Cure to Acne Disease
Acne vulgaris- an inflammatory disorder of the pilosebaceous unit. The cause of Acne vulgaris is Propionibacterium acne in adolescence, under the influence of normal circulating dehydroepiandrosterone (DHEA). Acne has been a very common skin disease, coming with inflammatory and non-inflammatory lesions on the face, the upper arms, trunk, and back.
This is common with old women with existing acne having been subjected to stress when a localized but explosive pattern of the disease appears.
It is a severe form of the disease which affects the face, back, and limbs. Cystic and pustular lesions occur and scarring may be marked. This occurs mainly in men.
Also, this is an immunologically induced severe systemic variant of acne conglobata. The clinical features are those of acne conglobata plus the classic delayed hypersensitivity systemic reaction with splenomegaly, arthropathy, and rashes.
This happens with the long-term antibiotic treatment of acne. Acne which was well controlled suddenly appears to “escape” from control. This condition takes the form of a sudden eruption of small follicular pustules.
- Exposure to extremely hot or cold temperatures
- Oily skin
- Endocrine disorders
- Use of drugs, such as cortisone, male hormones, or oral contraceptives
- Family history of acne
- Some cosmetics
Hormones: At around 8 years of age, the adrenal glands start to produce androgens (male hormone) and the amount produced gradually increases during puberty. The sebaceous glands respond to androgens by producing more sebum and sometimes whiteheads (closed comedones) may develop in young children.
Sebaceous gland blockage: The skin cells lining the upper part of the hair follicle duct are not shed as normal but accumulate and form a plug (comedone). This trapps the oil behind it.
Bacteria and inflammation: Increased numbers of acne bacteria (Propionibacterium acnes) accumulate in the duct and contribute to the inflammation that develops in the pimples.
Genetics: Hereditary factors contribute, however we are yet to know exactly how this works.
Stress: Adrenal glands produce more androgens when an individual undergoes stress, therefore making acne worse.
Diet: Certain diets may contribute to the development of acne, we however lack good scientific data on this.
Occupation: In rare cases, people working in certain industries may develop occupational acne where strict Work Health and Safety regulations have not been observed.
- Skin lesions and scarring can be a source of significant emotional distress. Nodules and cysts can be painful. Lesion types frequently coexist at different stages.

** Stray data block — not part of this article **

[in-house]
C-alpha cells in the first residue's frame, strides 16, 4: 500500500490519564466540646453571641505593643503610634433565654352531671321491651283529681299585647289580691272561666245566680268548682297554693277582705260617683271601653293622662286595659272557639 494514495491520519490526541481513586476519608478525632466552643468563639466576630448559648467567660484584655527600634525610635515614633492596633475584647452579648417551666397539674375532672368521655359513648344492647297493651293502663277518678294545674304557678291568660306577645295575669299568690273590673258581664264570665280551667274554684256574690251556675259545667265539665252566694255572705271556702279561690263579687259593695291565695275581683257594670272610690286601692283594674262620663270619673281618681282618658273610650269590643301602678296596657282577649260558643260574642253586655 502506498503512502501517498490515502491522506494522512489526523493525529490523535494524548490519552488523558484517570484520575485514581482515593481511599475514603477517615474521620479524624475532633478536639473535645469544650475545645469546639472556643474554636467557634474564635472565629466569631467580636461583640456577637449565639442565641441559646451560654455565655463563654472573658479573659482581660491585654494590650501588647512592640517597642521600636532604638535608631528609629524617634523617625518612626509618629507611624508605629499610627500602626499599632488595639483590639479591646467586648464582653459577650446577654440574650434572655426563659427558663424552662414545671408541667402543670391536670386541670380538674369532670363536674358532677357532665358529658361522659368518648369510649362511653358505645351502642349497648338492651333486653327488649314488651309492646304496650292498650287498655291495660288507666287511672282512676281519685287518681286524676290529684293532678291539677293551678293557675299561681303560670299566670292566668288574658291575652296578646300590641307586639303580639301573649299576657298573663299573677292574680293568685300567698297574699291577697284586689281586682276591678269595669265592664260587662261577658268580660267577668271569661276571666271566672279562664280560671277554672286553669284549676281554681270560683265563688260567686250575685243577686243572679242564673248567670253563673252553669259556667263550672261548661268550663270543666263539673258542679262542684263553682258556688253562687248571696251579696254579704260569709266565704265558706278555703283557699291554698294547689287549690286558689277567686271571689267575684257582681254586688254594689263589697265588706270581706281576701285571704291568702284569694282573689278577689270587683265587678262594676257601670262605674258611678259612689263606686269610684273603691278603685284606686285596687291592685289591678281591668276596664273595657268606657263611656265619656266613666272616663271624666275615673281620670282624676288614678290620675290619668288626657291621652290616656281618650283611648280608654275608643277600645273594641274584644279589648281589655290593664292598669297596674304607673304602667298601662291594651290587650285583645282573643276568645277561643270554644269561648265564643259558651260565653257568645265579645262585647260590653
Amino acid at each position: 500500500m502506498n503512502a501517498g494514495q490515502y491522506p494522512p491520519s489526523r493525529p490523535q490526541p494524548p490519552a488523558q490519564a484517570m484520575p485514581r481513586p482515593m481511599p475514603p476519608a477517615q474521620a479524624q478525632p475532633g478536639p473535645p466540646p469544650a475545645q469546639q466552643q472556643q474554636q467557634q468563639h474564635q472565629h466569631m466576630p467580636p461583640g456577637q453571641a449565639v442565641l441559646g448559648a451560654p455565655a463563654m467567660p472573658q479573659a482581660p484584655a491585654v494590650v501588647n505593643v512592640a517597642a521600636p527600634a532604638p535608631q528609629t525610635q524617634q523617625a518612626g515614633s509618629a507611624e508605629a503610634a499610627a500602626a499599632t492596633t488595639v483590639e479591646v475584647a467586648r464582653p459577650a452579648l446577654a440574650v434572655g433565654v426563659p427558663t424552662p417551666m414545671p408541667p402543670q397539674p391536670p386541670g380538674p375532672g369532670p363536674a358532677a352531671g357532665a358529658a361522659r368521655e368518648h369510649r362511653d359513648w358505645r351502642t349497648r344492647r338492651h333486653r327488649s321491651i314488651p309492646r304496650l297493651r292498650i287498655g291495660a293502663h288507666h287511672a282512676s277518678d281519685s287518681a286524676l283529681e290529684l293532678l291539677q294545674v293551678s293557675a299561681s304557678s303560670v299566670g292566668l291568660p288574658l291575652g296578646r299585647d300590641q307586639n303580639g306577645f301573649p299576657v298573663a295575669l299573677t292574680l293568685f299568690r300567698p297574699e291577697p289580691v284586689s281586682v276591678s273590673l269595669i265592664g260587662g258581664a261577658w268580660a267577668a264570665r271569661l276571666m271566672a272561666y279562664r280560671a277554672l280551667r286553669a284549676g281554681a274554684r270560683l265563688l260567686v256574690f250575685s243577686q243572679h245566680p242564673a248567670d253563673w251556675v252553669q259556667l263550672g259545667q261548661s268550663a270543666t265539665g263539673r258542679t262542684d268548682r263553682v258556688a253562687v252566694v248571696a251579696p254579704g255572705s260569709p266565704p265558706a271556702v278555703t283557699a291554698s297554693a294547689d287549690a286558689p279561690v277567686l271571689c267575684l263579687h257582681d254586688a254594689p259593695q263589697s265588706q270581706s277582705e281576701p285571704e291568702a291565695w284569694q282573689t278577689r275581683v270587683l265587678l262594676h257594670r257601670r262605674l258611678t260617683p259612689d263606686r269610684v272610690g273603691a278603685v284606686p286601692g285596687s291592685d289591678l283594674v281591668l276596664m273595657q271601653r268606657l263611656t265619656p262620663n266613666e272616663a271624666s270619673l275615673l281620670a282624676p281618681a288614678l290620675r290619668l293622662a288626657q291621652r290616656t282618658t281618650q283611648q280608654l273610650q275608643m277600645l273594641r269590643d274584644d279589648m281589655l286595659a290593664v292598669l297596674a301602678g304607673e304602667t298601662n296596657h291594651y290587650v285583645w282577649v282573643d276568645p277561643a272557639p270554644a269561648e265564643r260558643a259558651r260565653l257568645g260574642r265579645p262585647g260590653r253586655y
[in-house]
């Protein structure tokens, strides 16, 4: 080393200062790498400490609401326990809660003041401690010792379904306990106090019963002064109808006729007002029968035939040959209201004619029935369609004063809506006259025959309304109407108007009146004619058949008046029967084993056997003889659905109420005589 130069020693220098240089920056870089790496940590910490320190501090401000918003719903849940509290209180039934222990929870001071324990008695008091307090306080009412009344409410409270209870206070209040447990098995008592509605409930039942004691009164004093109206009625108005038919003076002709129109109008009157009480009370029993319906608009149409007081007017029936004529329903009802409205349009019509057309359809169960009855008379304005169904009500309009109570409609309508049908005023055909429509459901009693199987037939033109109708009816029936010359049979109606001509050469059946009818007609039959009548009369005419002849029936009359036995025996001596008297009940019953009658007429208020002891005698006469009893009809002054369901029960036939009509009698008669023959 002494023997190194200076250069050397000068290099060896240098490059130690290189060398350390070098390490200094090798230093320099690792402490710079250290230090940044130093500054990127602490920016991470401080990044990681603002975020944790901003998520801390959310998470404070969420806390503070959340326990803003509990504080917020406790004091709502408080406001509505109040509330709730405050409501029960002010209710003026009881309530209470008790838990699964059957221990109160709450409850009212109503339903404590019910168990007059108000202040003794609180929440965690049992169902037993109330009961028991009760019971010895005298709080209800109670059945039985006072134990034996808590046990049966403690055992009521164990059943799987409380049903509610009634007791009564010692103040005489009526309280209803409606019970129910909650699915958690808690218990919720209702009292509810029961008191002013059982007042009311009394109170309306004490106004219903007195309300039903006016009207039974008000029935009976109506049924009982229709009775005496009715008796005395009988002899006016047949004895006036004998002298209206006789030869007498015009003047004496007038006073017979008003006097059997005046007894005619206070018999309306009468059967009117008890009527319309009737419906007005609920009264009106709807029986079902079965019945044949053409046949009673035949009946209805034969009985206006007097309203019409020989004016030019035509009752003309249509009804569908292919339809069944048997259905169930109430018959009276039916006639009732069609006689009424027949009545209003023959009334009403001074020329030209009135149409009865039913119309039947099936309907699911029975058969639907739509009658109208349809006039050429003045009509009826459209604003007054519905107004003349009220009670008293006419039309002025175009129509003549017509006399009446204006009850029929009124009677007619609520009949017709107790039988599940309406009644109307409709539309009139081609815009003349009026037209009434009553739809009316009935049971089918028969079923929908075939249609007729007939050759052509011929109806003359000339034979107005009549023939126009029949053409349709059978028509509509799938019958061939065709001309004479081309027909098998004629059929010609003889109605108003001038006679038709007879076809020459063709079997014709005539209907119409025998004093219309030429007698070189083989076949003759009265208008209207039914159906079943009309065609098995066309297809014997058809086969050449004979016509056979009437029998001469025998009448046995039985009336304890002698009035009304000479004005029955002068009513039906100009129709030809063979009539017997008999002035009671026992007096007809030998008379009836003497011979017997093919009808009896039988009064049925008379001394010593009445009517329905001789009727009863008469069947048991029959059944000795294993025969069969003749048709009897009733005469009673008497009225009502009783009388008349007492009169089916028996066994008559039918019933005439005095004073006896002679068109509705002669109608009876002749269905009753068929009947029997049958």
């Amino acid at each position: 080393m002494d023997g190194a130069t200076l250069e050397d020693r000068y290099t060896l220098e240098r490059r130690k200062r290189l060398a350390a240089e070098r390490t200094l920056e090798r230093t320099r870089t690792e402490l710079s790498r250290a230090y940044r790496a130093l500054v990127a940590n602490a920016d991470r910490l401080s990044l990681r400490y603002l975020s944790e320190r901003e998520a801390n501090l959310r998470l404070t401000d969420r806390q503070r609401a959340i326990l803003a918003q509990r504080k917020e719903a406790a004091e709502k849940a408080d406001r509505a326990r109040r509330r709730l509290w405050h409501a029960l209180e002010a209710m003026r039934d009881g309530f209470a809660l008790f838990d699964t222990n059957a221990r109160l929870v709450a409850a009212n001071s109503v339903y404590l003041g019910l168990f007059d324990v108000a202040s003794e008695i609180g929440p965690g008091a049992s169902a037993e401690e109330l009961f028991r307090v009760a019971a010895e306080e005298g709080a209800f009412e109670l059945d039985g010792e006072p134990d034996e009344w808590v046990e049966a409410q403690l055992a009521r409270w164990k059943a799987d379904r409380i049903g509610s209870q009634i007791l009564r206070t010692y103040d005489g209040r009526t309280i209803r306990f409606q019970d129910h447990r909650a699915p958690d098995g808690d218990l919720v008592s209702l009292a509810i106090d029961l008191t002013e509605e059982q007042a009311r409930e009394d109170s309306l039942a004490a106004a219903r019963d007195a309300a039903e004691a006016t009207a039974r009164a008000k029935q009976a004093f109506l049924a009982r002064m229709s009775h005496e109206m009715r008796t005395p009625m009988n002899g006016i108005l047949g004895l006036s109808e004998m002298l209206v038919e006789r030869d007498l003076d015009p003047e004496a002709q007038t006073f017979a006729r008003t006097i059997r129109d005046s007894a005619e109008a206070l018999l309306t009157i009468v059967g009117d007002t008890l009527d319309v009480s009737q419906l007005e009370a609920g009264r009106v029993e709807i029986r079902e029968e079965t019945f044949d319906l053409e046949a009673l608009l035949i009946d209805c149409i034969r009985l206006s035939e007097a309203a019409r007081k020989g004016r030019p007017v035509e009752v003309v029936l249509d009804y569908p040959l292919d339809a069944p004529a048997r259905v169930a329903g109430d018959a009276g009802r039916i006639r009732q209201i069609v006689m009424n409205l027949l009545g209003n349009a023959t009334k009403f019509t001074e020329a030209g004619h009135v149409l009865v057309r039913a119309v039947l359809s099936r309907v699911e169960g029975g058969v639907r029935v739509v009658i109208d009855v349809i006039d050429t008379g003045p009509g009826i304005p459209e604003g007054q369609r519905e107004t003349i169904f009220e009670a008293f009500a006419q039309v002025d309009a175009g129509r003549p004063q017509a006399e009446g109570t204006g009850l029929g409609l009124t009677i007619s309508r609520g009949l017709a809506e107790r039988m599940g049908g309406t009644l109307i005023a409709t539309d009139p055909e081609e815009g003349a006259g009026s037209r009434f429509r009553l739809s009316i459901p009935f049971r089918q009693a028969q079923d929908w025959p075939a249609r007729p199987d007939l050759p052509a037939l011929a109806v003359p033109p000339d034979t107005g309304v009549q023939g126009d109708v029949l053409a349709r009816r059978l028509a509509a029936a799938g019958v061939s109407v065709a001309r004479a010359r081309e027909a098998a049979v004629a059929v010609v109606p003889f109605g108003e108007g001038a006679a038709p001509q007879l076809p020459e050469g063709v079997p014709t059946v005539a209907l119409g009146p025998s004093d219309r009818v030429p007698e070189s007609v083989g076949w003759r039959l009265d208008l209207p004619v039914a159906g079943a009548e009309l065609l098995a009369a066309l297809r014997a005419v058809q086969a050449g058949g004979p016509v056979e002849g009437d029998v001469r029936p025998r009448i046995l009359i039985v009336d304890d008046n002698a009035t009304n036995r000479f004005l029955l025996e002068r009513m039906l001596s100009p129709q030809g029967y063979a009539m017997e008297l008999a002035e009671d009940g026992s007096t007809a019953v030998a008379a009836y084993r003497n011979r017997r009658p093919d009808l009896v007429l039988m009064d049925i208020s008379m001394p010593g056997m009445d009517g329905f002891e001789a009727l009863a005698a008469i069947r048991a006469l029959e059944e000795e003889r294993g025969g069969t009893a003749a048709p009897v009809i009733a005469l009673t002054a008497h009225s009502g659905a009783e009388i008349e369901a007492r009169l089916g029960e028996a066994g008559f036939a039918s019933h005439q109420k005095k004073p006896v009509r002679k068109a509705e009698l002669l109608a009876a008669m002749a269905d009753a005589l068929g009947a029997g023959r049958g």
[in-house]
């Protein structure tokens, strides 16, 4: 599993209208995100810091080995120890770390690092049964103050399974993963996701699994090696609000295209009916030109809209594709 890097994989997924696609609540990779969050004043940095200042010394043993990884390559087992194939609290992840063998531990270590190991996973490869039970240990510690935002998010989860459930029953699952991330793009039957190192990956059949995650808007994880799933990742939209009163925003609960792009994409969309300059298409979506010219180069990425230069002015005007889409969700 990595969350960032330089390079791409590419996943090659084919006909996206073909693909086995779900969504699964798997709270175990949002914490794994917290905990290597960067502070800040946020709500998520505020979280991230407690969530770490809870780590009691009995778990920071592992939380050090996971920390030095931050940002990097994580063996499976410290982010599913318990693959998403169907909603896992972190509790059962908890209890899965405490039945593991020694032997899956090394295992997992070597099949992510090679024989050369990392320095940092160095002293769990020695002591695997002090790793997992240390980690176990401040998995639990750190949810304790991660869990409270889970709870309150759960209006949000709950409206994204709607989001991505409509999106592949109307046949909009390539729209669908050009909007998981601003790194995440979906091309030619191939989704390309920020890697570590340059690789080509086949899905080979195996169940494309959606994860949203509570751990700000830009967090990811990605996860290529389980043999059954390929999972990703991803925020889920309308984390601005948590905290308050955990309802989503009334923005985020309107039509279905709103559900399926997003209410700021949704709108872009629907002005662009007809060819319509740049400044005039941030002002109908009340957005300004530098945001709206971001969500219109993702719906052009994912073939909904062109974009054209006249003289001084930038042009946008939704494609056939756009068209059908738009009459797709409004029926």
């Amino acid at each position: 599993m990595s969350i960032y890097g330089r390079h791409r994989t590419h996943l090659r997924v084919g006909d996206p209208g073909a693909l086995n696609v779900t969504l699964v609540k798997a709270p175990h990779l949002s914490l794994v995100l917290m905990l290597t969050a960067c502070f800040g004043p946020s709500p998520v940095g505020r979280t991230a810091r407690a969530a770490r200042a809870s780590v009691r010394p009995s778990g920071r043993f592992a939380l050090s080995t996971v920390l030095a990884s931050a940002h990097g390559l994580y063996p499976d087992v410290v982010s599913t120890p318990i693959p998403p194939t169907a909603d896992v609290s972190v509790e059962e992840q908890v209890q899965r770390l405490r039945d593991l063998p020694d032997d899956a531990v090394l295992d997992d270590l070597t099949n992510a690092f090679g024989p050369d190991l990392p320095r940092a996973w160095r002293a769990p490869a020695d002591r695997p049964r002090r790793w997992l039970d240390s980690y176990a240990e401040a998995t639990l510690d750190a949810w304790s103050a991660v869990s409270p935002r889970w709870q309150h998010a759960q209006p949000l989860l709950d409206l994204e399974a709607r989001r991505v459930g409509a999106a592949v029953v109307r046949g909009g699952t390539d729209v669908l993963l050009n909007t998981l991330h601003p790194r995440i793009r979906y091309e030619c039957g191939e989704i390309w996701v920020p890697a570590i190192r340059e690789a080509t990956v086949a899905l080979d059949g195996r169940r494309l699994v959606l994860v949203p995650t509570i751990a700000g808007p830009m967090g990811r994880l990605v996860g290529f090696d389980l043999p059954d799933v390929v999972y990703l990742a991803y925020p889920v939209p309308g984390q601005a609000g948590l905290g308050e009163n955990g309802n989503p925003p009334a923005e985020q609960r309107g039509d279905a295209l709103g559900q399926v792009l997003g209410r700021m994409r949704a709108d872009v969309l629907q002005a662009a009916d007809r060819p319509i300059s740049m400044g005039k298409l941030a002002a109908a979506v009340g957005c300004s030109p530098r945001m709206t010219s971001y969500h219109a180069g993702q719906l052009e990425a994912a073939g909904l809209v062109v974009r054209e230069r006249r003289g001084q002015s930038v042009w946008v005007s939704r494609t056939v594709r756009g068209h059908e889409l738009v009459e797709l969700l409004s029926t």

- Comedones appear as whiteheads or blackheads. Whiteheads (closed comedones) are flesh-colored or whitish palpable lesions 1 to 3 mm in diameter; blackheads (open comedones) are similar in appearance but with a dark center.
- Papules and pustules are red lesions 2 to 5 mm in diameter. Papules are relatively deep. Pustules are more superficial.
- Nodules are larger, deeper, and more solid than papules. Such lesions resemble inflamed epidermoid cysts, although they lack true cystic structure.
- Cysts are suppurative nodules. Rarely, cysts form deep abscesses. Long-term cystic acne can cause scarring that manifests as tiny and deep pits (icepick scars), larger pits, shallow depressions, or hypertrophic scarring or keloids.
Stage 1: Mix equal amounts of lemon juice and rose water. Apply this mixture on the affected areas with cotton and leave it for an hour. Continue doing this for about 15 to 20 days to have the desired results.
Stage 2: Combine a tablespoon of dried or fresh yeast with 2 tablespoons of lemon juice. Apply this combination on your face and keep it on till it dries off. Now, wash it with warm water.
Stage 3: Mix turmeric powder with mint juice and form a paste. Apply this on the acne-infected area and keep on for 30 minutes. After that, wash it with lukewarm water.
Stage 4: Mix 1 tsp of honey in a glass of lukewarm water and squeeze 1/2 lemon into it. Drink this every morning, on an empty stomach.
There are several ways to help prevent the development of acne. Not all preventive measures will work for all people, however, and no technique is guaranteed to be effective.
Techniques for helping to prevent acne include:
Keeping the face clean: ensure to always keep your face cleaned roughly twice daily using warm water and mild soap in order to remove impurities and dead skin cells from the surface. Avoid washing the face too often, however, and do not use harsh soap or cleanser.
Moisturize: Moisturizing can help to keep the skin moist and prevent it from peeling. Products with “non-comedogenic” on the label should not block the pores and thus also not contribute to acne.
Diet and exercise: Eating a diet rich in fruits and vegetables, and low in fats and sugars may help to control acne. Similarly, getting plenty of exercises may also help to prevent acne outbreaks, as well as promoting general good health. After exercising, be sure to wash away any residual sweat, as this can contribute to acne.
Avoid makeup: Limiting makeup use may help to prevent an acne outbreak. Any makeup that is used should be oil-free and non-comedogenic.
Shampoo often: Wash the hair regularly with shampoo. If the hair is particularly oily, use shampoo daily.
Don’t touch: Avoid the temptation to touch the face throughout the day and be sure not to squeeze, pick or pop pimples; this will allow the acne to heal naturally.
Avoid excessive sunlight and tanning beds: Too much exposure to the sun and the use of tanning beds may damage the skin and is therefore out of recommendation.
Triple T wishes you sound health!